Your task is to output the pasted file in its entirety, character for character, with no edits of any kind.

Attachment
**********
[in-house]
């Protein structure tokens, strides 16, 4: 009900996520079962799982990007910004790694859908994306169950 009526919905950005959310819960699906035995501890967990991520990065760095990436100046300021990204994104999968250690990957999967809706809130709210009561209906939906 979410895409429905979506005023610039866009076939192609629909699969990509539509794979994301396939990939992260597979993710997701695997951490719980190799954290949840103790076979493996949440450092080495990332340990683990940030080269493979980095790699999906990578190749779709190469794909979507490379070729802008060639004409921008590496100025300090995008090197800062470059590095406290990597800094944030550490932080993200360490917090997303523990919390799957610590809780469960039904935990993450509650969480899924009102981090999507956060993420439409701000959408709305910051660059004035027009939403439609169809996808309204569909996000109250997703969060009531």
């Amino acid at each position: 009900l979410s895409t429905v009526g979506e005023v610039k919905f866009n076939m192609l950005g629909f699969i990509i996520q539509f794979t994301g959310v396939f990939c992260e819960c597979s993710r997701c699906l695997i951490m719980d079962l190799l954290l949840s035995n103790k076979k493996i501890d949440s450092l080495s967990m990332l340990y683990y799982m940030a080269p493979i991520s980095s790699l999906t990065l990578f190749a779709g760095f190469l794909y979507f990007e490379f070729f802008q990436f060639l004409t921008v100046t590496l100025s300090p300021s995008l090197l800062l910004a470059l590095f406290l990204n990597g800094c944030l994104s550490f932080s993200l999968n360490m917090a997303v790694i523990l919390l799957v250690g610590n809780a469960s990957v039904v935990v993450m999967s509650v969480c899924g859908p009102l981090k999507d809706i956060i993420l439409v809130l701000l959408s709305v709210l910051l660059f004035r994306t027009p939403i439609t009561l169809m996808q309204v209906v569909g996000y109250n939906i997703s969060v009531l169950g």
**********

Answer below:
[in-house]
């Protein structure tokens, strides 16, 4: 009900996520079962799982990007910004790694859908994306169950 009526919905950005959310819960699906035995501890967990991520990065760095990436100046300021990204994104999968250690990957999967809706809130709210009561209906939906 979410895409429905979506005023610039866009076939192609629909699969990509539509794979994301396939990939992260597979993710997701695997951490719980190799954290949840103790076979493996949440450092080495990332340990683990940030080269493979980095790699999906990578190749779709190469794909979507490379070729802008060639004409921008590496100025300090995008090197800062470059590095406290990597800094944030550490932080993200360490917090997303523990919390799957610590809780469960039904935990993450509650969480899924009102981090999507956060993420439409701000959408709305910051660059004035027009939403439609169809996808309204569909996000109250997703969060009531």
């Amino acid at each position: 009900l979410s895409t429905v009526g979506e005023v610039k919905f866009n076939m192609l950005g629909f699969i990509i996520q539509f794979t994301g959310v396939f990939c992260e819960c597979s993710r997701c699906l695997i951490m719980d079962l190799l954290l949840s035995n103790k076979k493996i501890d949440s450092l080495s967990m990332l340990y683990y799982m940030a080269p493979i991520s980095s790699l999906t990065l990578f190749a779709g760095f190469l794909y979507f990007e490379f070729f802008q990436f060639l004409t921008v100046t590496l100025s300090p300021s995008l090197l800062l910004a470059l590095f406290l990204n990597g800094c944030l994104s550490f932080s993200l999968n360490m917090a997303v790694i523990l919390l799957v250690g610590n809780a469960s990957v039904v935990v993450m999967s509650v969480c899924g859908p009102l981090k999507d809706i956060i993420l439409v809130l701000l959408s709305v709210l910051l660059f004035r994306t027009p939403i439609t009561l169809m996808q309204v209906v569909g996000y109250n939906i997703s969060v009531l169950g």